In addition, many of the new service jobs usually do not carry benefits, thus reducing labor costs. Companies have also used longer hours to avoid hiring new workers, thereby cutting down on benefits. The factory workweek stayed at its record high of 42.2 hours in April. The overall nonfarm workweek was also unchanged at a lengthy 34.7 hours last month.

More people working does mean more cash for consumers to spend. The huge job gains in April, along with a 0.3% rise in weekly pay, to $383.78, suggest another good increase in wages and salaries. And the uptrend in income will lift consumer spending at a moderate pace this year.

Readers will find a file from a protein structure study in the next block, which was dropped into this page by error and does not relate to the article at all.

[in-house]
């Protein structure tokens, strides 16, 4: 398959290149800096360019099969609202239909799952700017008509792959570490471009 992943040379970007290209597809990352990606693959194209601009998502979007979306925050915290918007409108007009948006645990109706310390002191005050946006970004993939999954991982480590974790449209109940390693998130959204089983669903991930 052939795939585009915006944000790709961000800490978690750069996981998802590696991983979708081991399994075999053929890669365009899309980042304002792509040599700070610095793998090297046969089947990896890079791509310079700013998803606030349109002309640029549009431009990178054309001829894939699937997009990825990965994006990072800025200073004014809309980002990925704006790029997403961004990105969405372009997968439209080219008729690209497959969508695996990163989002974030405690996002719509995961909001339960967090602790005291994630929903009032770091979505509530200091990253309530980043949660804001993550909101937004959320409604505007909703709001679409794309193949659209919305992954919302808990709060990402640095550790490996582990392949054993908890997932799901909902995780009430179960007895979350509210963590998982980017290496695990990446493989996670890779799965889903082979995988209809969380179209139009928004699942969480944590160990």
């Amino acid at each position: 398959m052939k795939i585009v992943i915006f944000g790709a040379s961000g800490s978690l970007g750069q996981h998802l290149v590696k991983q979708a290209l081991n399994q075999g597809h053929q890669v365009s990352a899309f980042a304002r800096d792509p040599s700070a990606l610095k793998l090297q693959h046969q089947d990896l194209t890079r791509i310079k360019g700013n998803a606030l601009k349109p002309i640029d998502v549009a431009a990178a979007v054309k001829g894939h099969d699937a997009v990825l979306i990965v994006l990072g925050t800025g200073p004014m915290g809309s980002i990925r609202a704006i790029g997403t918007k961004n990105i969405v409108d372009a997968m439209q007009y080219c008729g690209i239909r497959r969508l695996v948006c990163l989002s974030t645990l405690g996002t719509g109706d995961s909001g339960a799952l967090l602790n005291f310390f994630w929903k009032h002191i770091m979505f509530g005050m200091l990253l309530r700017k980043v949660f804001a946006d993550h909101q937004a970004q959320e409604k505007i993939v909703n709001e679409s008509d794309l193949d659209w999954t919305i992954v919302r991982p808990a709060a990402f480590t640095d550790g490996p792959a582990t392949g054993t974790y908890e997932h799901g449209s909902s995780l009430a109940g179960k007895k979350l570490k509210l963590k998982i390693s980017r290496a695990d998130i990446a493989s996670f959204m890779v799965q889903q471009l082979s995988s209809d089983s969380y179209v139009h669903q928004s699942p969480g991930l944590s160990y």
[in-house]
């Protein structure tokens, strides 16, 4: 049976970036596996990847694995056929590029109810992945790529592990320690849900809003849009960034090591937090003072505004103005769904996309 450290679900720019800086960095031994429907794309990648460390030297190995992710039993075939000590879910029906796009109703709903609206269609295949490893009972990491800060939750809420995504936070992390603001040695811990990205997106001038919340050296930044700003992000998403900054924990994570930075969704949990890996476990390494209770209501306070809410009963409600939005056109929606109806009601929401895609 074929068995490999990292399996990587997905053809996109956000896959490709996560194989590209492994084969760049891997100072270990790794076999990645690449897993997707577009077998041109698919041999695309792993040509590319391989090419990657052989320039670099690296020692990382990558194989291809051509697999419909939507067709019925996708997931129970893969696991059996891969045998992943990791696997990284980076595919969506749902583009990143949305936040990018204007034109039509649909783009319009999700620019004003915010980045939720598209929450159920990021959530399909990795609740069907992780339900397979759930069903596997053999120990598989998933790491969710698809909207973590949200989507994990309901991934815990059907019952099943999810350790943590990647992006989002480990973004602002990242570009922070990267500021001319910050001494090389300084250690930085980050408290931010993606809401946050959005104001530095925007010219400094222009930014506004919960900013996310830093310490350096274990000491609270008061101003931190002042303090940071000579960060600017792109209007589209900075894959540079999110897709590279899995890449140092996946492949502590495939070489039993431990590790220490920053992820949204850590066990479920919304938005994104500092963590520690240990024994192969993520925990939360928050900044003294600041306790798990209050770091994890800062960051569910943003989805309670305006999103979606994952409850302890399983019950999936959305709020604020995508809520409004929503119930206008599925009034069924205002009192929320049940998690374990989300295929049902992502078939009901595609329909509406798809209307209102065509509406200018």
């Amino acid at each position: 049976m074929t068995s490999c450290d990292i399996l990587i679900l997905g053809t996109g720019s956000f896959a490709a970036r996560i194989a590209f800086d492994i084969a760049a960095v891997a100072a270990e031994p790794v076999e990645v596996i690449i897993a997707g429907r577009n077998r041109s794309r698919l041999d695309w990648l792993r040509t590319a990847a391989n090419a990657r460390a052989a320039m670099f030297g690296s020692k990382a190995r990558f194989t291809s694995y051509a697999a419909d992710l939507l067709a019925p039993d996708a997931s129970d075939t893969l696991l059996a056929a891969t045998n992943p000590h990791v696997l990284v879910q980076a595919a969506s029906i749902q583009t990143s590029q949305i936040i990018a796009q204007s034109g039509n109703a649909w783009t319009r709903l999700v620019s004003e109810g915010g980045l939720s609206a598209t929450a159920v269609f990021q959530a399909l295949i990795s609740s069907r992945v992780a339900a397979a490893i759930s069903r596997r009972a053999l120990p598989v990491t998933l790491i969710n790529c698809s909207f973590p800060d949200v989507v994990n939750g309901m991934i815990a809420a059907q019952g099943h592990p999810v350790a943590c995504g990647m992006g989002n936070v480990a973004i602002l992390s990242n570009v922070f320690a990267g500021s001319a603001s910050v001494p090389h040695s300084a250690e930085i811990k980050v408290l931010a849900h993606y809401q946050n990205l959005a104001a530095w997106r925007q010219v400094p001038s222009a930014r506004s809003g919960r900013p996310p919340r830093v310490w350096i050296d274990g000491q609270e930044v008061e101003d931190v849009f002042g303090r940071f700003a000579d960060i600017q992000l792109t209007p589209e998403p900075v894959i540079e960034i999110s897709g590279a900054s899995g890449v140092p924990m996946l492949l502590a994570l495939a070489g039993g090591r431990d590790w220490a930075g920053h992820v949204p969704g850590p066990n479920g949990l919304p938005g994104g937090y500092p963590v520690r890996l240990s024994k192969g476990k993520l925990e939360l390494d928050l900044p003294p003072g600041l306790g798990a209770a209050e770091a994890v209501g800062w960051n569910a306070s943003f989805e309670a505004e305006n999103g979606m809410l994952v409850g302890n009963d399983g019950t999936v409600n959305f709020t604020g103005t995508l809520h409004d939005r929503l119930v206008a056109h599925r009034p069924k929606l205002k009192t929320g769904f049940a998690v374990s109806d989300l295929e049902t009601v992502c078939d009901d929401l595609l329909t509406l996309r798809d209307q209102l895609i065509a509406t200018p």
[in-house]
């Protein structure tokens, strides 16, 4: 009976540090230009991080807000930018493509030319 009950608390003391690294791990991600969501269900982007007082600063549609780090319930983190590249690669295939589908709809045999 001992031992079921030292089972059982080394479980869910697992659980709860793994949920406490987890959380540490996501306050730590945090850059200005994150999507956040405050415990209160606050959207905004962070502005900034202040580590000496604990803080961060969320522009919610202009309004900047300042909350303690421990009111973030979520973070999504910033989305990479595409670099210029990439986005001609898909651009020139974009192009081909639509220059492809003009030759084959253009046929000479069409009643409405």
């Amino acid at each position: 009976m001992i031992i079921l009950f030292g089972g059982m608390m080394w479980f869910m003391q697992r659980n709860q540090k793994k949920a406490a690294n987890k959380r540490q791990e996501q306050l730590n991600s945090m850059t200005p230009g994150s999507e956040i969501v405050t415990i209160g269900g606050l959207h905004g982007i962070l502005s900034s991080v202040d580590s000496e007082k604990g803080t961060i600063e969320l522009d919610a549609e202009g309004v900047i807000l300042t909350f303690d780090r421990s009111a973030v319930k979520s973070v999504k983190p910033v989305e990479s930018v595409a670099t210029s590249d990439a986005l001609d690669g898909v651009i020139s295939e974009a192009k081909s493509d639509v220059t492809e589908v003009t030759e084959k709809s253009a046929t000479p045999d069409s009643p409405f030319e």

Better cash flow is also making it easier for consumers to borrow. Installment credit jumped $7.4 billion in March. But because income is rising just as fast, debt outstanding stood at 16.4% of disposable earnings in the first quarter, way below its peak rate of 18.7% in '89 (chart). Credit growth may slow soon, especially since the spending boom in consumer durables is starting to taper off.

The bond market, though, has latched onto the idea that more jobs will mean a wage-driven flare-up in inflation. But what the markets seem to be forgetting is that employees are producing more with every hour worked. And the impressive gains in productivity are why growth is not the enemy.